South Carolina Creepy, Nature April 28, 2022
The Creepiest Hike In South Carolina Takes You Through The Ruins Of An Abandoned Plantation
Historians and scholars of architectural ruins, this place is for you. Tucked away in a plantation in Hilton Head, take the short trail leading you straight into the past where some have seen ghost activity. Yes, these ruins may hold more history than walls and foundations. In addition to your camera, bring a tape recorder and see what sounds you might capture in this supposedly haunted corridor to the creepiest hike in South Carolina.
The Stoney-Baynard Plantation ruins remain amid the luxuriant Hilton Head Island in South Carolina, in Beaufort County. Located on Plantation Drive in Sea Pines, Baynard Ruins Park is on the right just after passing Baynard Cove Road and Marsh Drive, offering a dramatic contrast to modern life.
This path is easily accessible by bike or on foot, but watch out for the ghost of William Baynard.
According to legend, Baynard's ghost has also been spotted
Take the short hike if you dare, but watch out for old William, usually at night. And there may be more with him, as some have spotted his entire funeral procession.
It all started between 1793 and 1810, when Revolutionary War hero Captain John "Saucy Jack" Stoney built the plantation, an 1,885-square-foot home crafted from a mixture of oyster shells and timber, as part of Braddock’s Point Plantation.
In 1811, the home went to Stoney's sons, James and John, inheriting the outbuildings, slaves, and approximately 1,200 acres.
Here is a detailed look at the "tabby" cement used in the construction of these buildings that were once the Stoney-Baynard Plantation.
The mixture is made from the lime of burned oyster shells, mixed with whole shells, fresh water, and sand.
Each of the building ruins offer signage sharing the detailed history.
As the information tells you, William Baynard acquired the estate from the bank and known as a successful cotton planter, he lived in the home from 1840 to 1849.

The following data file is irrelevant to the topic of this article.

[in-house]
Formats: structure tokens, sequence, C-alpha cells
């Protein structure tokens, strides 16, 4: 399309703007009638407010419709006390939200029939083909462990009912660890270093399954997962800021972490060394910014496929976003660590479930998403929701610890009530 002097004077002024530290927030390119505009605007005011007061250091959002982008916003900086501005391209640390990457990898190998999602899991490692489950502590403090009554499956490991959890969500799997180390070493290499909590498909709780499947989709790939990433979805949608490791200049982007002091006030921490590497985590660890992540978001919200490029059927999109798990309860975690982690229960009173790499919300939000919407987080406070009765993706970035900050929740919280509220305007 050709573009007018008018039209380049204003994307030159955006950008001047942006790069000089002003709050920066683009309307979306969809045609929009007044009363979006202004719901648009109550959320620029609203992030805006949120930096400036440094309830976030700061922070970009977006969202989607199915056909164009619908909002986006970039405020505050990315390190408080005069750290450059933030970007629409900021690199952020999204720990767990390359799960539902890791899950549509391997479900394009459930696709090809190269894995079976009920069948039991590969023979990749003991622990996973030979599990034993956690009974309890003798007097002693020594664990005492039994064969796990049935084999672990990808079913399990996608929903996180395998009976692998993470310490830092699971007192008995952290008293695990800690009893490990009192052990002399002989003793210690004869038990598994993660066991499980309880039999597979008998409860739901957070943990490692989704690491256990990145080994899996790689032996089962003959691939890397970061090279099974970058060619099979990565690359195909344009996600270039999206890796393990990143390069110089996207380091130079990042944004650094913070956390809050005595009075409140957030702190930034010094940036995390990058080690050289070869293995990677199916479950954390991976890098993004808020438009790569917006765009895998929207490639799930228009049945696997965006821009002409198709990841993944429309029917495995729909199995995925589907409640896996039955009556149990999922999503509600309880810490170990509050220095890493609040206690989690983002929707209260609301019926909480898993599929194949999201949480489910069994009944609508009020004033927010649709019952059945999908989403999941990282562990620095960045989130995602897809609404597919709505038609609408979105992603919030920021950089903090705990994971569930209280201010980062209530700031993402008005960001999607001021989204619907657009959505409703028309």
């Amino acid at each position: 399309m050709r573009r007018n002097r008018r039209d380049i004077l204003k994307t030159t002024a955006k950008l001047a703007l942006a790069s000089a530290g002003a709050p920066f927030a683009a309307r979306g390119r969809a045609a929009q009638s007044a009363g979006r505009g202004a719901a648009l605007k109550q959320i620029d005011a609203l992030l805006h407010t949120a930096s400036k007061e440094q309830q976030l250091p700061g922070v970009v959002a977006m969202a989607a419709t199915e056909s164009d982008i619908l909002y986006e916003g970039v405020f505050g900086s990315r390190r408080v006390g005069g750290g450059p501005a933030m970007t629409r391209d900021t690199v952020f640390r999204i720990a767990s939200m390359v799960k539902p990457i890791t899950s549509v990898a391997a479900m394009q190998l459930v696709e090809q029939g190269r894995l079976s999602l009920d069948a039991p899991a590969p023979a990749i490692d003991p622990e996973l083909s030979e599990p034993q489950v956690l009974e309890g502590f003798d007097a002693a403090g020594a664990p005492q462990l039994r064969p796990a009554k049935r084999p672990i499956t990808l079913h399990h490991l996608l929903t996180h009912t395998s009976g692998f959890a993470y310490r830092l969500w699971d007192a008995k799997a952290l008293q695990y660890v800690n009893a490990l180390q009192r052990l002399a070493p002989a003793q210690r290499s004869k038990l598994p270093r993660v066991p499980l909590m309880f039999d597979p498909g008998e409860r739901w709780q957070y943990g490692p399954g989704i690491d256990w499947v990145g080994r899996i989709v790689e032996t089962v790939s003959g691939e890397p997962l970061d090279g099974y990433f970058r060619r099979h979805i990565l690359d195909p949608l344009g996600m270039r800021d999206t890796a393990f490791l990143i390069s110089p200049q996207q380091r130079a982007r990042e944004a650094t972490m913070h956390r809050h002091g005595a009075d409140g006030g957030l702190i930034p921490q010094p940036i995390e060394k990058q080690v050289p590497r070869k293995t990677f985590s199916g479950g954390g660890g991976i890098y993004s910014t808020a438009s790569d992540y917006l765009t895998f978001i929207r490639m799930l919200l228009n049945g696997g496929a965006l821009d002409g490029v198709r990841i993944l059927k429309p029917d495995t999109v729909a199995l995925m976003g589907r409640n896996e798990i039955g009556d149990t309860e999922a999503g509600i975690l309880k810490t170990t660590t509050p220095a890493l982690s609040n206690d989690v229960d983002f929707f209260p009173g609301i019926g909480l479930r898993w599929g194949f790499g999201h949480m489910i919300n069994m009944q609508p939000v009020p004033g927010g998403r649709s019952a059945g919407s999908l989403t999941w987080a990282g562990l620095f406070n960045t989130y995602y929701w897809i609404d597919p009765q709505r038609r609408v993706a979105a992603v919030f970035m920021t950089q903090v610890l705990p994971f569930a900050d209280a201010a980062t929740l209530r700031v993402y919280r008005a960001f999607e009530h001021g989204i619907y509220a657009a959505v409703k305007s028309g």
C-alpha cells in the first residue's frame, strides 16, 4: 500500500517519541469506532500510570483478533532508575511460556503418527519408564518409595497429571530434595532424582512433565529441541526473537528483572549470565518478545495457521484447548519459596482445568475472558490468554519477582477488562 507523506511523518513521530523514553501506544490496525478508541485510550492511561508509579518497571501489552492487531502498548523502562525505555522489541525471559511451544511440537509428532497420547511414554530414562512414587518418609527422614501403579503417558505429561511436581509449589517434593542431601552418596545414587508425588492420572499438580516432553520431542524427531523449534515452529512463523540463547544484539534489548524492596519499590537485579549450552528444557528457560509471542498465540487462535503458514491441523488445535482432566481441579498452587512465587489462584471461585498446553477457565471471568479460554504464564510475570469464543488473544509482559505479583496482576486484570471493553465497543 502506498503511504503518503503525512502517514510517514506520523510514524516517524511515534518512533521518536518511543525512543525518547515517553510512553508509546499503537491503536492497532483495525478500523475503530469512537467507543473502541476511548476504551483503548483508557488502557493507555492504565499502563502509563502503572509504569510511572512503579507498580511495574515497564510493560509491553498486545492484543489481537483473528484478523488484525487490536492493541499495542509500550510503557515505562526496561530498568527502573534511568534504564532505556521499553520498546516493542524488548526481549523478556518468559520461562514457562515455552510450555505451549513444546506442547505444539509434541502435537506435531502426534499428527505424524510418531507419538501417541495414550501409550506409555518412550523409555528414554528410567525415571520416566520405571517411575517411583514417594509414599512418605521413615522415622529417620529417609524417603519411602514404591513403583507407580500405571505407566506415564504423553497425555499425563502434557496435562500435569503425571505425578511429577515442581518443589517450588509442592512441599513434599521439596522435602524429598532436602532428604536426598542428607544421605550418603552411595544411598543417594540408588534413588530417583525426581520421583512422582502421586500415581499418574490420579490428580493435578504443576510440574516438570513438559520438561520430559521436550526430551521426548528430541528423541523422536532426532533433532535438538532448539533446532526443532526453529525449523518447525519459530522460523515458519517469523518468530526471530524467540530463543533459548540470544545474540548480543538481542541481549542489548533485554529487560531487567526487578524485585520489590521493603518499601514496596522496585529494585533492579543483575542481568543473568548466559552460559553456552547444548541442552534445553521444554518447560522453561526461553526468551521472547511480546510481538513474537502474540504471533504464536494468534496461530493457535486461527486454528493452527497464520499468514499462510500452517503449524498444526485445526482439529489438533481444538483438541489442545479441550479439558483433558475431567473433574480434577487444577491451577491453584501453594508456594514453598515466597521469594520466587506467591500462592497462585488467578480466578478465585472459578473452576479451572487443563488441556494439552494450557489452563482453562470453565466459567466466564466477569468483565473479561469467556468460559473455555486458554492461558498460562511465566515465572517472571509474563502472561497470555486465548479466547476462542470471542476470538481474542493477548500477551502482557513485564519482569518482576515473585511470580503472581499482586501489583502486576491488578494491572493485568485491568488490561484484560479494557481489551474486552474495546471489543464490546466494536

After Baynard’s death, Union Forces raided the plantation during the Civil War, where many of the soldiers stayed. The family fled, and the home burned down in 1867.
As you gaze at the surviving ruins, imagine what that fire might have looked like way back then.
Take a closer through this wall remnant to the interior basement-level opening on the east side of the house.
Chimney supports are also visible.
And imagine what life might have been like all those years ago.
study presents the results of two years of archaeological research at Stoney-Baynard Plantation by the Chicora Foundation.
It is called, "In the Shadow of the Big House: Domestic Slaves at Stoney/Baynard Plantation, Hilton Head Island"
The archaeological investigations focused on the house slaves' quarters and the kitchen. In addition, testing was performed inside the main house and at a depression where locals believe a well was located.
Here are the surviving ruins of the foundation of the domestic slave quarters. Before the Civil War, two families of slaves lived in a 336-square-foot wooden house built on these footings.
Are you ready for this adventure? Take the creepiest hike in South Carolina. Go see what others are talking about, and then share it with us.
Address: Stoney Baynard Ruins, Plantation Dr, Hilton Head Island, SC 29928, USA